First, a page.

Financial Times FT.com

Ukraine's crisis needs a firm response

By Viktor Yushchenko

Published: April 4 2007 03:00 | Last updated: April 4 2007 03:00

The ultimate responsibility of my office is to uphold the constitution and ensure that political affairs are conducted in accordance with its principles. That has always been my overriding priority because Ukraine's acceptance as a normal European democracy depends on it. It is essential to the realisation of our most important national goals.

Ukraine's young democracy today faces a new and dangerous challenge, one that requires a firm and immediate response. It comes from a ruling coalition that has exceeded its mandate and attempted to monopolise political power, even at the cost of violating the constitution and ignoring the democratically expressed wishes of the Ukrainian people.

Since the new government was formed last summer, I have repeatedly tried to persuade Viktor Yanukovich, the prime minister, to govern in a spirit of national unity and reconciliation. Instead, the ruling coalition has waged a relentless campaign to overturn both the constitutional balance of power and the results of the last parliamentary elections. This situation cannot persist. I have been left with no choice but to dissolve parliament and call a fresh round of parliamentary elections for May 27. It is an extreme measure, but I am also clear that the Ukrainian national interest demands it.

In a democracy, the people must always be the final arbiters of power. Only by trusting in the wisdom of the Ukrainian people can we break this political deadlock and create the consensus necessary for our country to move forward again.

I make no apologies for trying to reach a broad political understanding in the difficult circumstances created by last year's parliamentary elections. As president, I saw it as my duty to put the long-term interests of Ukraine before personal preference or partisan advantage. I considered it an important test of our political maturity.

It is quite common in advanced democratic societies for elections to produce results that oblige political opponents to govern in partnership. Germany today is governed by a "grand coalition" of left and right. France has experienced periods of "cohabitation". The American constitution seems to invite it, with the White House and Congress occupied by different political parties more often than not.

In spite of this, these societies remain stable, prosperous and well-governed. In each case the political elites understand that there is something more important at stake than the pursuit of political power. Respecting the wishes of their voters, they seek to share power in the national interest.

Of course, ideas and policies are contested and debated, often in very robust terms. But all sides observe limits in order to prevent political competition from damaging the fabric of democratic life. When that becomes a risk, they choose compromise instead of confrontation. Above all, they respect their own constitutions and maintain the checks and balances essential to prevent monopolistic abuses of power.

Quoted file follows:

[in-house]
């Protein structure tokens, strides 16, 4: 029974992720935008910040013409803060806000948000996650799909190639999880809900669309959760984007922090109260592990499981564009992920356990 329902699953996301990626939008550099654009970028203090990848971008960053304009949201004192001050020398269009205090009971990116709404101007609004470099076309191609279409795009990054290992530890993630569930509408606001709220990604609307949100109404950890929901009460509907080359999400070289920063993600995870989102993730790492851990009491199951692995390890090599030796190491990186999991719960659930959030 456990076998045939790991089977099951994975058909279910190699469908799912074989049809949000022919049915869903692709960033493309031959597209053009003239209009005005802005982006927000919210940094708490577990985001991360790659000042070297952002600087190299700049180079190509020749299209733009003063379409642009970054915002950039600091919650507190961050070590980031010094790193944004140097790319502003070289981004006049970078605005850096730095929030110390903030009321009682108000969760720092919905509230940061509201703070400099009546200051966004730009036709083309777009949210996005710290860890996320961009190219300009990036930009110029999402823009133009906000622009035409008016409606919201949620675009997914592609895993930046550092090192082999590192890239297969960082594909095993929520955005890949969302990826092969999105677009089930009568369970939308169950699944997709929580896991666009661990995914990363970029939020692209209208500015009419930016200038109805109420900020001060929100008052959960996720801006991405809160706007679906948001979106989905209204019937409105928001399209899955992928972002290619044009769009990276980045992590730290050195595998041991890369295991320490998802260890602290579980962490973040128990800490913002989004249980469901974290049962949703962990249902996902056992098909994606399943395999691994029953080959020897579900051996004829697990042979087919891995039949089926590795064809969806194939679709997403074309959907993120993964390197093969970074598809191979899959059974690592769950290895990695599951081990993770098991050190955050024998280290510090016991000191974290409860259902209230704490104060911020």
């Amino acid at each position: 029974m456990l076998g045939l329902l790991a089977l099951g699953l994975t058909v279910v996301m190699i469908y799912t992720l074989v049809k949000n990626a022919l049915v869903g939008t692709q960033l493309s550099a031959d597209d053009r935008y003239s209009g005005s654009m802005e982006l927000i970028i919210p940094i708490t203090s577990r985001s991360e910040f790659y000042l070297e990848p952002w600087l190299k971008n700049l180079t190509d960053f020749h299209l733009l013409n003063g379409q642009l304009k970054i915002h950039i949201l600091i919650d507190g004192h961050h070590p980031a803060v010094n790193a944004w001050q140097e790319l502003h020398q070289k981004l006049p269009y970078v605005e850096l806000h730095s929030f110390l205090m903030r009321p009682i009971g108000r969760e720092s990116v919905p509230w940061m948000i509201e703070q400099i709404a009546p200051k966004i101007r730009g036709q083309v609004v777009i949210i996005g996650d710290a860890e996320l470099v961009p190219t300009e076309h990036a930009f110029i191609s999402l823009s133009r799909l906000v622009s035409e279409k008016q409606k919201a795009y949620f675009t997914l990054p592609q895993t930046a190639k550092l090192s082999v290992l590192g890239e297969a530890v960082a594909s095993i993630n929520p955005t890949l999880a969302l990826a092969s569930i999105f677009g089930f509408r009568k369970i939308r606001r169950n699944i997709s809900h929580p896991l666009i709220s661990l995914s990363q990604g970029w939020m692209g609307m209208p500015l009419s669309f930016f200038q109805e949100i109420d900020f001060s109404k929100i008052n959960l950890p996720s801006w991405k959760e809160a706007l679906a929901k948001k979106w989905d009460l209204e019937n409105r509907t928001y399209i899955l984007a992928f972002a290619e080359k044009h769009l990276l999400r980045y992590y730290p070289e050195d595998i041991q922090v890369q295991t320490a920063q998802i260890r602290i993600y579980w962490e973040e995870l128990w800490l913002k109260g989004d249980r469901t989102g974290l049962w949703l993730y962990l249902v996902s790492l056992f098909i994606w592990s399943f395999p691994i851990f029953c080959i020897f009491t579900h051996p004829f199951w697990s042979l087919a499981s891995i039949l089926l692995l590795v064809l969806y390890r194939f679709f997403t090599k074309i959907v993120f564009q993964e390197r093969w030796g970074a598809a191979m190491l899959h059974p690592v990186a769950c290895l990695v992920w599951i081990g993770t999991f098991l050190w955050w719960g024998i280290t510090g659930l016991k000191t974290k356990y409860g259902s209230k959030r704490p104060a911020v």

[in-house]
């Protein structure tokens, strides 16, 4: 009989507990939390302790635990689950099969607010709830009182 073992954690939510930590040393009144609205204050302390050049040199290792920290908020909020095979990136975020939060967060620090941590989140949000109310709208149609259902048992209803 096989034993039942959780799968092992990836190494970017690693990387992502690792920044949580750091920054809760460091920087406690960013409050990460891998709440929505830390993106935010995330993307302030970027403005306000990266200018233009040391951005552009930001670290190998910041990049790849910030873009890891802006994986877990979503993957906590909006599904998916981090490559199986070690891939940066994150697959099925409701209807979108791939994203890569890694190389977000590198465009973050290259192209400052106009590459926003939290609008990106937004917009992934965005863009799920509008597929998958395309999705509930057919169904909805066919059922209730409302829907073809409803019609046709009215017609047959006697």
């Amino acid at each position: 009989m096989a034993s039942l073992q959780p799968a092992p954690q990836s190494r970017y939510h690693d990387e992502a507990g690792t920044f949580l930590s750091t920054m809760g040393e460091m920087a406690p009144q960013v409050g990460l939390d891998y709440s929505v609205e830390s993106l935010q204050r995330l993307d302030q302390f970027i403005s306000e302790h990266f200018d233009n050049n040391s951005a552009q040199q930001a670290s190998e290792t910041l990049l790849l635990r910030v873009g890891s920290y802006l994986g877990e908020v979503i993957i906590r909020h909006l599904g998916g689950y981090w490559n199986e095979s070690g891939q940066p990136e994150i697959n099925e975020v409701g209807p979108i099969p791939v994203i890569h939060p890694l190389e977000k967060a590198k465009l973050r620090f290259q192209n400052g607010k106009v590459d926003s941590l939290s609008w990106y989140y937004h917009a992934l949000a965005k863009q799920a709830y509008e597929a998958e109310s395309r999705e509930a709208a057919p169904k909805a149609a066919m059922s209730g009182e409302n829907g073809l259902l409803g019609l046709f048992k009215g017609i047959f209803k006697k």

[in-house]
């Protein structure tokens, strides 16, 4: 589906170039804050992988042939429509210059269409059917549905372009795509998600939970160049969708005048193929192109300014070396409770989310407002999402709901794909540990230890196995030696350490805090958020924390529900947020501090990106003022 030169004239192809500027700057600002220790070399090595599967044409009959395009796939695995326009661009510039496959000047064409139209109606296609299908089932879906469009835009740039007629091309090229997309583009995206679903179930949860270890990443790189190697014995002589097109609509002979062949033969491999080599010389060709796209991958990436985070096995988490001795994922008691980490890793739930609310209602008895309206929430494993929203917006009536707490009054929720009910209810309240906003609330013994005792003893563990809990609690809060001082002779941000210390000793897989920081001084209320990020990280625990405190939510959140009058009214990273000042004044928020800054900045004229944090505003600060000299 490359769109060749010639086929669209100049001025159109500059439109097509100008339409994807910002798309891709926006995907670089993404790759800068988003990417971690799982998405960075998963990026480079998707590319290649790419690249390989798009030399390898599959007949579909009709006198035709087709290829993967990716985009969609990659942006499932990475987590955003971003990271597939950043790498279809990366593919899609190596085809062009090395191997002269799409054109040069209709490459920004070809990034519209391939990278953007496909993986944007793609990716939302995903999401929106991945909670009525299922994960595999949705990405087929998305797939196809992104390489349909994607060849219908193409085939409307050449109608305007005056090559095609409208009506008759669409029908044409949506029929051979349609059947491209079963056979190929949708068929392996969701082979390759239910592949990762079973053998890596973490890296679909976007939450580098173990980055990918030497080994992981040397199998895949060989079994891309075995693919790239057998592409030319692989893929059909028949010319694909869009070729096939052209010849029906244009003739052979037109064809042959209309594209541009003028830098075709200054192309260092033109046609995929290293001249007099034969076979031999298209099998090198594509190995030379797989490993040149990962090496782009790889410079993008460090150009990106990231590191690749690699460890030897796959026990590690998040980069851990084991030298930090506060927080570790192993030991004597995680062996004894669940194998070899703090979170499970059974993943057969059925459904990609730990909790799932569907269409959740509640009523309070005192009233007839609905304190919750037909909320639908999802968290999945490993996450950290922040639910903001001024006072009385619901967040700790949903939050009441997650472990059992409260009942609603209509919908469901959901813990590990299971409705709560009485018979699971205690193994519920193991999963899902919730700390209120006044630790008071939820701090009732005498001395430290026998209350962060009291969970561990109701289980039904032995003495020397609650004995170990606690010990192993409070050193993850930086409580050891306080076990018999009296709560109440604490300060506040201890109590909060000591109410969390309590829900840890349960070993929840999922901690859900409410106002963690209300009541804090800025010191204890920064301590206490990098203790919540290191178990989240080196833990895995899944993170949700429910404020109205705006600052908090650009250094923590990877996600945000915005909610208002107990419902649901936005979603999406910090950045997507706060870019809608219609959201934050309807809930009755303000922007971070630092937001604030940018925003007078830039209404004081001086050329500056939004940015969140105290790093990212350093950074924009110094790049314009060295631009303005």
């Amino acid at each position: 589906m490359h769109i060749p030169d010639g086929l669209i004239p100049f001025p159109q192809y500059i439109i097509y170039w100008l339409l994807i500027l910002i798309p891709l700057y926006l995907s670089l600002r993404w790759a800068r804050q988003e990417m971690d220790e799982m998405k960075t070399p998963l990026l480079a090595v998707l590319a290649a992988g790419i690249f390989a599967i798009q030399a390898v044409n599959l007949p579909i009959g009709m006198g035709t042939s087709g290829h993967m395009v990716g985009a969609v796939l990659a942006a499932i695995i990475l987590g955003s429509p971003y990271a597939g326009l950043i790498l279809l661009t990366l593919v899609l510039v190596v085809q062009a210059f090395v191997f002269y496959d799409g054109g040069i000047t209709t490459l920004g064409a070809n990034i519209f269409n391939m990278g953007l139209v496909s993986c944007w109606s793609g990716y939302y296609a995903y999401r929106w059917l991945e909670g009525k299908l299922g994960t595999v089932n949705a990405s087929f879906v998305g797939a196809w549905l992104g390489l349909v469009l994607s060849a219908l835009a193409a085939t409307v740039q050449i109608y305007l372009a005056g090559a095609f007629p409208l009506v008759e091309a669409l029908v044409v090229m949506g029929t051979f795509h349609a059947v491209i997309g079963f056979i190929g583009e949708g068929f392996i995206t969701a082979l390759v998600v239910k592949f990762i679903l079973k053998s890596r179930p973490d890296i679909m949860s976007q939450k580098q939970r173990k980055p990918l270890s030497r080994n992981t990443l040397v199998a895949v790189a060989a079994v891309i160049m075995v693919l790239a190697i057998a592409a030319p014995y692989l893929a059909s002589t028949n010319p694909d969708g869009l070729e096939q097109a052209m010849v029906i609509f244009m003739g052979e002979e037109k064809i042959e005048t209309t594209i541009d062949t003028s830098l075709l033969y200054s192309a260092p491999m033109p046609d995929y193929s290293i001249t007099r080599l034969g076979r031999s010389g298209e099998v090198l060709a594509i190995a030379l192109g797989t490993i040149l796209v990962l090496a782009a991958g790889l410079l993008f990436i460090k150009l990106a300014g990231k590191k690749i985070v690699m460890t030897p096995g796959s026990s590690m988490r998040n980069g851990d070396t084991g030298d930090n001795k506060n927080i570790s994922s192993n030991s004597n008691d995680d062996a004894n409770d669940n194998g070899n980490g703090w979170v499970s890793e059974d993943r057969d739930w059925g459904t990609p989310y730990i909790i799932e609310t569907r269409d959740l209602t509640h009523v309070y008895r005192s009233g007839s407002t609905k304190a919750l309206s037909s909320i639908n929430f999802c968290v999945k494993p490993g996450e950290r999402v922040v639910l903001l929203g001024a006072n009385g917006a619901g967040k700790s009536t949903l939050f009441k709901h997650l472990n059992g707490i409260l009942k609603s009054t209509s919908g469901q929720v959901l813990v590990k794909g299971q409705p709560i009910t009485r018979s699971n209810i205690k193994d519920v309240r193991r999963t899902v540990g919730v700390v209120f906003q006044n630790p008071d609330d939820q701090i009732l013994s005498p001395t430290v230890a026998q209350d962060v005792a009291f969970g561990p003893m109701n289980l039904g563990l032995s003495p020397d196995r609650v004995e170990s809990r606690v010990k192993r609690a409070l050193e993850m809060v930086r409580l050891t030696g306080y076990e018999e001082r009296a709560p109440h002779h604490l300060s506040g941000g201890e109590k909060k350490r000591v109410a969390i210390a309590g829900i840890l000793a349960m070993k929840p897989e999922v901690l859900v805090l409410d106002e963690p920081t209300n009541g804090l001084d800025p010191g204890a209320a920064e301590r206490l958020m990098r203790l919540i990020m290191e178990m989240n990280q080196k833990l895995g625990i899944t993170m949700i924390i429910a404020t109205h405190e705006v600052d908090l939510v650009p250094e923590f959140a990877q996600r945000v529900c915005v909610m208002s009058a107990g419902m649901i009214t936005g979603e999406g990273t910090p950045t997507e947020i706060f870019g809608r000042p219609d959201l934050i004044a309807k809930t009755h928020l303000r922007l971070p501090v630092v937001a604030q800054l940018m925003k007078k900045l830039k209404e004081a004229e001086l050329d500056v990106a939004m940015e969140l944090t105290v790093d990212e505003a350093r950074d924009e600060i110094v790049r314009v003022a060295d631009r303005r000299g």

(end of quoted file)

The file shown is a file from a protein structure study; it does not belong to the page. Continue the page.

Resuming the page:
It was in that spirit that I reached out to Mr Yanukovich after it became clear that the Orange parties would not be able to form a majority coalition last summer. After everything that had happened before, no one should be in any doubt that it was a very difficult personal decision to make. But it was also one that I firmly believed to be in Ukraine's best interests.

As part of that process I negotiated a declaration of national unity in order to bind president and government to a common platform setting out coherent and realisable goals in line with the aspirations of the Ukrainian people. It was on the basis of that historic compromise that I hoped to consolidate Ukraine's democratic transformation.

It is with great regret that I have to say that the spirit of reconciliation and compromise required to make that arrangement a success has not been reciprocated by the ruling coalition. They have consistently acted in bad faith. Instead of respecting the agreement to share power, they have sought to undermine it by grabbing more power for themselves at every opportunity and with every means available. Instead of respecting the wishes of the Ukrainian people expressed freely at the ballot box, they have used subterfuge to alter the parliamentary balance in an entirely undemocratic manner.

These are not the actions of responsible democrats. They reflect attitudes and behaviour that the Ukrainian people had every reason to believe had been consigned to our past. Instead, it seems that we must fight and defeat them once again.

For me, this is a matter of supreme national importance. If Ukraine is to be recognised as an integral part of the community of European democracies, it is imperative that this crisis is resolved in line with our own constitutional principles. How can we be trusted to respect the rule of international law if we cannot respect the rule of law at home?

I hope Mr Yanukovich will come to see that new elections are the only appropriate way to resolve this crisis. Genuine democrats should never fear the verdict of the people. Only those who remain stubbornly attached to the old ways should want our political future to be decided by intrigues and backroom deals. Ukraine needs to show that it has left all that behind.

The writer is president of Ukraine

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